Termination of Parental Rights

February 14, 2018 | Category: Termination of Parental Rights

Minnesota is home to many loving and capable parents. Some, however, fail to provide safe, loving homes for their children. In especially alarming situations, these parents' rights to care for their children may be taken away by the court in a proceeding known as "termination of parental rights." This action removes the formerly legal parent's ability to care for or make decisions on behalf of his or her child. Read on for valuable insight into parental right termination in Minnesota:

Voluntary Versus Involuntary Termination

Termination of parental rights can either be voluntary or involuntary. In voluntary cases, the parent may choose to cede his or her rights to somebody he or she deems better capable of providing quality care. Often, voluntary termination occurs after a child has been fostered or cared for by someone else for a long period of time.

With involuntary termination, the parent does not agree that he or she is unfit to care for children. In such cases, the court determines, based on ample evidence, that this person's children would be better served in foster care or under the supervision of an approved guardian (or adoptive parent).

Grounds For Termination of Parental Rights

In Minnesota, valid grounds for parental rights termination include:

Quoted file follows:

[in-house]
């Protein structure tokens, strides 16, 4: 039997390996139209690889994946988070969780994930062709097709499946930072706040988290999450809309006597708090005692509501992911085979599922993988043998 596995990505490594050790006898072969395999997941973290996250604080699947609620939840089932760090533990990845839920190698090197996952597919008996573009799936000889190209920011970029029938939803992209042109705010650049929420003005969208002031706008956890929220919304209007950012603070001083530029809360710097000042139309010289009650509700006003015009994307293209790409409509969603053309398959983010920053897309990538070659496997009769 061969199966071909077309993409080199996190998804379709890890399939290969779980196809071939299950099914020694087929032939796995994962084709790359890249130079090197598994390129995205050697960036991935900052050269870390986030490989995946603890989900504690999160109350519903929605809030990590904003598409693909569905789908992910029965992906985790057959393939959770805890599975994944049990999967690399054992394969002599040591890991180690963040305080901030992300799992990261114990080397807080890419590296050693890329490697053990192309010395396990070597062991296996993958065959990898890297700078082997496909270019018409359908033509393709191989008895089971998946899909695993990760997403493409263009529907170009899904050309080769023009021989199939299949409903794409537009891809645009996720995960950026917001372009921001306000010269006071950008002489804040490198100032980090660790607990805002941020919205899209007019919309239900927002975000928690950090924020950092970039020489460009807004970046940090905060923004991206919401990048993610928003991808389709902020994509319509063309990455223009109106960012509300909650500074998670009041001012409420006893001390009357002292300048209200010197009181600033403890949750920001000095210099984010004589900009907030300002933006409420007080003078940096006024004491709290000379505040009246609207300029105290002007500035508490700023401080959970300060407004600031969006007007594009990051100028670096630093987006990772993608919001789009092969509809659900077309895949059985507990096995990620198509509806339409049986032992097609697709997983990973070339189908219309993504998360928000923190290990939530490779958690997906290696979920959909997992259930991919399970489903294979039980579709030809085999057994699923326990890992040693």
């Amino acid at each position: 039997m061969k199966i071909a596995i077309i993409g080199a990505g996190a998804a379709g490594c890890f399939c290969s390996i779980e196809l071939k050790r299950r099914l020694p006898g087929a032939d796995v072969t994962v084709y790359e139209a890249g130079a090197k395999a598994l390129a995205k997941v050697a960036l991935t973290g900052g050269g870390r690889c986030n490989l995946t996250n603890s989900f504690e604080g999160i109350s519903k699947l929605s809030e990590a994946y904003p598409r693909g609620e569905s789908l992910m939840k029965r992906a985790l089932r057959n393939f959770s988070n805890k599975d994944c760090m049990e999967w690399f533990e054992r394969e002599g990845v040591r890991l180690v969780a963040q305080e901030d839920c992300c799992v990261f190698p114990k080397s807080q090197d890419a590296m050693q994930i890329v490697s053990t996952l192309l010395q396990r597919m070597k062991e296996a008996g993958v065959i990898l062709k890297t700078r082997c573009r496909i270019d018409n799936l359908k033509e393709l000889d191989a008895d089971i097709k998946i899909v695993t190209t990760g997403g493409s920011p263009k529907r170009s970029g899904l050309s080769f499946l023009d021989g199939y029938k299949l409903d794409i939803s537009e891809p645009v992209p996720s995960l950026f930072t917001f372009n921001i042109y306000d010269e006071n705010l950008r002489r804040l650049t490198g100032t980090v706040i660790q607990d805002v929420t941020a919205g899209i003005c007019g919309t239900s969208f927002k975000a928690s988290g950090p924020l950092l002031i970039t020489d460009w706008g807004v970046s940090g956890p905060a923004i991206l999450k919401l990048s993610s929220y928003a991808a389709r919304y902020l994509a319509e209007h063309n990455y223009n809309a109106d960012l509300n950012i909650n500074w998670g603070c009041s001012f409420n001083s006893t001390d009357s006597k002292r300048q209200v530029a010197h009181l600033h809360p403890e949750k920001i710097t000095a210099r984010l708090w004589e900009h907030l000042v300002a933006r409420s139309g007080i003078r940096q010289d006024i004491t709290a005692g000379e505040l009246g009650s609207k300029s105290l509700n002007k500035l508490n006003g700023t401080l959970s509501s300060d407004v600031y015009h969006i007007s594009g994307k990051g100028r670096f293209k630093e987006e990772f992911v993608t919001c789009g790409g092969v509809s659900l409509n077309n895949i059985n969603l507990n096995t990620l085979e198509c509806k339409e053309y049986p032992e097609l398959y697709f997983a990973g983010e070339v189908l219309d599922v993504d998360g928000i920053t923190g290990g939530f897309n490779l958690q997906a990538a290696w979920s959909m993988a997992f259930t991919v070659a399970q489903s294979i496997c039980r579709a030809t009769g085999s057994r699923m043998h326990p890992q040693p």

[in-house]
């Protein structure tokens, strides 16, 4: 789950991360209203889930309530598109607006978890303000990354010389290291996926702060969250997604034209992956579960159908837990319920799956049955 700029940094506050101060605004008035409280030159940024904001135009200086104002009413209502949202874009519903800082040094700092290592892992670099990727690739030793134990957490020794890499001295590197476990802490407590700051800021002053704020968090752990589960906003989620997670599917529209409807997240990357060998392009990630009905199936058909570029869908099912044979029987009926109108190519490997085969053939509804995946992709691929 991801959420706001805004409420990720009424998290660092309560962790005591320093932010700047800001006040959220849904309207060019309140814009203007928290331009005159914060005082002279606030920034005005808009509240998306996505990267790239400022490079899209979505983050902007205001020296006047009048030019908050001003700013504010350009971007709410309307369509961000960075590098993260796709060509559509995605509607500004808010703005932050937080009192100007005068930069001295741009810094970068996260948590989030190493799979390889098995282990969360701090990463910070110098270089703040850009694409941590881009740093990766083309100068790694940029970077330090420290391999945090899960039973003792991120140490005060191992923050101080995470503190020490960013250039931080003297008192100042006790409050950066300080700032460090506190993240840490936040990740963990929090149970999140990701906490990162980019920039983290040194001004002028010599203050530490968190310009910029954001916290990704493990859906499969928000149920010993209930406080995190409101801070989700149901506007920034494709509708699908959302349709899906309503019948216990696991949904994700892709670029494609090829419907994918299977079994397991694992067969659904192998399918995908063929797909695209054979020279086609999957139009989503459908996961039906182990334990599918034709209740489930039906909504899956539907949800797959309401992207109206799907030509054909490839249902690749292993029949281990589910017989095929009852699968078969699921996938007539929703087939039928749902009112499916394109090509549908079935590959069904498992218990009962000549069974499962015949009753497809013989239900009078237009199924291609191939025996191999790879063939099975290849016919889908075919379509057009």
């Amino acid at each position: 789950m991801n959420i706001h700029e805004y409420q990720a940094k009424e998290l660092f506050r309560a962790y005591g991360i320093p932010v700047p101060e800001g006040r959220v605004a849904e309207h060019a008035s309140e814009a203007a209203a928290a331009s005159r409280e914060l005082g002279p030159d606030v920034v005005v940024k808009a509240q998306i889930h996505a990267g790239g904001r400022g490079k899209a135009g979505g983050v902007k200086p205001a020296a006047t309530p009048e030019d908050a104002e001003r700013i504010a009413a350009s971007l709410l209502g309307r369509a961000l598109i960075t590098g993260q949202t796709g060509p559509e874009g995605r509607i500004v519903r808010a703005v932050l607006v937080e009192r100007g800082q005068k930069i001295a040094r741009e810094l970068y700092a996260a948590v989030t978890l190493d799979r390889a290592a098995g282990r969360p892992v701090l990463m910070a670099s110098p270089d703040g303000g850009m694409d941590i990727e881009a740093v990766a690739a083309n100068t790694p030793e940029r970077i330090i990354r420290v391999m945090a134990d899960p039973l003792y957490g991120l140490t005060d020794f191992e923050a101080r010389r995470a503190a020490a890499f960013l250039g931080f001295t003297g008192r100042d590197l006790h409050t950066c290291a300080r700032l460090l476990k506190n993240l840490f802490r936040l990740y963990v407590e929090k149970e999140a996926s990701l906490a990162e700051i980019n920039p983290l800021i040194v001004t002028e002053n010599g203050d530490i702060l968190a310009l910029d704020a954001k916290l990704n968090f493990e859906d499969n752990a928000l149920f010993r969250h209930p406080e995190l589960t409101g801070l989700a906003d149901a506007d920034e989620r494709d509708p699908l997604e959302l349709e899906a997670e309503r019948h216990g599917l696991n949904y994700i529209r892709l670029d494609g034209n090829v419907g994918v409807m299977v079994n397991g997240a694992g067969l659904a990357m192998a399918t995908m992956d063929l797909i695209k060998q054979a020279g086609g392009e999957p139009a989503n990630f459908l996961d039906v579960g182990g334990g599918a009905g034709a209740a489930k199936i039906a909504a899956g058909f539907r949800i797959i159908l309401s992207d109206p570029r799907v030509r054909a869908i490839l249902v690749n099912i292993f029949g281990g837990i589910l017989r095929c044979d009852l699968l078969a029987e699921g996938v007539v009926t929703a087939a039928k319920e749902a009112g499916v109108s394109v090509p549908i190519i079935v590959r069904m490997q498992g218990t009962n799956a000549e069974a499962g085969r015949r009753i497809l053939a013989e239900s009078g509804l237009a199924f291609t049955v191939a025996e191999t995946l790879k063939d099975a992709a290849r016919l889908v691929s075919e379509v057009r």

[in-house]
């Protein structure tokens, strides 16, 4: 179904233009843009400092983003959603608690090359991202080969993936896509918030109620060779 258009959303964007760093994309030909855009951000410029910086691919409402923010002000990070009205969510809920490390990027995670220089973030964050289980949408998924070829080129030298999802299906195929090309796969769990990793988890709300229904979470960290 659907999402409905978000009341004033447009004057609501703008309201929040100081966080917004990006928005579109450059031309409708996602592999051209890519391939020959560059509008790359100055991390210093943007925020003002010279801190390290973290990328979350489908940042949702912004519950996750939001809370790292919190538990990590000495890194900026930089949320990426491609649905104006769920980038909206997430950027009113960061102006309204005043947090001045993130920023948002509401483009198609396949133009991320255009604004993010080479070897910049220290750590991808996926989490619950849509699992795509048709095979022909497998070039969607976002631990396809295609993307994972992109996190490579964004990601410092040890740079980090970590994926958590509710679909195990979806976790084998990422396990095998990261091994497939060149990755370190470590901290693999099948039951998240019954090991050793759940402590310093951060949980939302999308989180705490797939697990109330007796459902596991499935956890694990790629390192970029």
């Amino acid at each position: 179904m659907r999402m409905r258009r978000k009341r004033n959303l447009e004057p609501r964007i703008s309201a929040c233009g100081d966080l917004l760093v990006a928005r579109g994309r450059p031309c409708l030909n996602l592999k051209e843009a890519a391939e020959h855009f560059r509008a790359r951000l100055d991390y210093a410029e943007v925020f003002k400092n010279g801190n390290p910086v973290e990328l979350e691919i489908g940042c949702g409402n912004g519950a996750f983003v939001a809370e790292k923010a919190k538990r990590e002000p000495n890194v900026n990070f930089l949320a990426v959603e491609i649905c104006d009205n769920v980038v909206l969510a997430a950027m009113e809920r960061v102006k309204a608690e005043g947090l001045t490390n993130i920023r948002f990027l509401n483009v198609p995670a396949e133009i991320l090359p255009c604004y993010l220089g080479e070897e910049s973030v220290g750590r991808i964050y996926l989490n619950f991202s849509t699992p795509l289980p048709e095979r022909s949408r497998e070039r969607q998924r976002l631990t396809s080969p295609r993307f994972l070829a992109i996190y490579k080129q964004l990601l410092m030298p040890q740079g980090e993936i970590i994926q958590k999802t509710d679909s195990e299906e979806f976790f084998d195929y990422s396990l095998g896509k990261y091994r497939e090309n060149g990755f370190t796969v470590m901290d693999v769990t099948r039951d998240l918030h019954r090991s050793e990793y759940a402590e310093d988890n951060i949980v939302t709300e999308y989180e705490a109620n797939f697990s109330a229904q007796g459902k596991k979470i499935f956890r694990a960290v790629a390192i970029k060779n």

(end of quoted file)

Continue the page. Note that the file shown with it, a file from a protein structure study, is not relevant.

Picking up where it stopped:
• Voluntary consent from the parent if he or she has good cause (good cause does not include the desire to avoid child support)
  • Abandonment of the child
  • The parent failed to provide his or her child with adequate food, clothing, or shelter
  • The parent's pattern of conduct renders him or her unfit for caring for children
  • Efforts to correct the situation leading to the child's placement outside of the parent's home have failed to create a safe environment

In Minnesota, as in other states, a high standard of proof must be achieved before a parent's rights can be terminated. Typically, an involuntary termination case begins with a thorough investigation, followed by a Child in Need of Protection or Services (CHIPS) petition. In especially serious cases, however, the CHIPS process can be skipped.

Defending Against Termination of Parental Rights

If you believe that you are the wrongful victim of a Child in Need of Protection or Services petition, it is imperative that you take prompt legal action. If your rights are terminated, you may never regain custody. With the right attorney on your side, you can demonstrate that your children would most benefit from your care.

The Brown Law Offices, P.A. offers high-quality counsel and representation for Minnesota families. Contact us today to learn more about our legal services and approach to family law.

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